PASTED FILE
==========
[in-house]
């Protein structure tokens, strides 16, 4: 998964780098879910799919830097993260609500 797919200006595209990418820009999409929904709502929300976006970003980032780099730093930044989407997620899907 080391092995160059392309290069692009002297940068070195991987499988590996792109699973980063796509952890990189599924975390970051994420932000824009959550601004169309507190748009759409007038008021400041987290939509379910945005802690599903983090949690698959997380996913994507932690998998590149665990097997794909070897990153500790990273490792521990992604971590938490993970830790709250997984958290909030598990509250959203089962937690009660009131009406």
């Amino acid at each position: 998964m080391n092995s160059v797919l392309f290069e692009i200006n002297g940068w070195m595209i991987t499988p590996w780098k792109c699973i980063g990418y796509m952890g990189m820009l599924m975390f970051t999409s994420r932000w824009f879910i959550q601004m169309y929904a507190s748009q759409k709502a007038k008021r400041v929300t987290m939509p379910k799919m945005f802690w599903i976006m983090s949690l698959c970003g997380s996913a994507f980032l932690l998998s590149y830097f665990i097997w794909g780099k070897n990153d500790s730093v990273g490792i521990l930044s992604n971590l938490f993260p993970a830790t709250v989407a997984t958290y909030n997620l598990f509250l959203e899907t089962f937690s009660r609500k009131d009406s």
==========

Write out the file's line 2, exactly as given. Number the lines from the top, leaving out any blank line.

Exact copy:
């Protein structure tokens, strides 16, 4: 998964780098879910799919830097993260609500 797919200006595209990418820009999409929904709502929300976006970003980032780099730093930044989407997620899907 080391092995160059392309290069692009002297940068070195991987499988590996792109699973980063796509952890990189599924975390970051994420932000824009959550601004169309507190748009759409007038008021400041987290939509379910945005802690599903983090949690698959997380996913994507932690998998590149665990097997794909070897990153500790990273490792521990992604971590938490993970830790709250997984958290909030598990509250959203089962937690009660009131009406």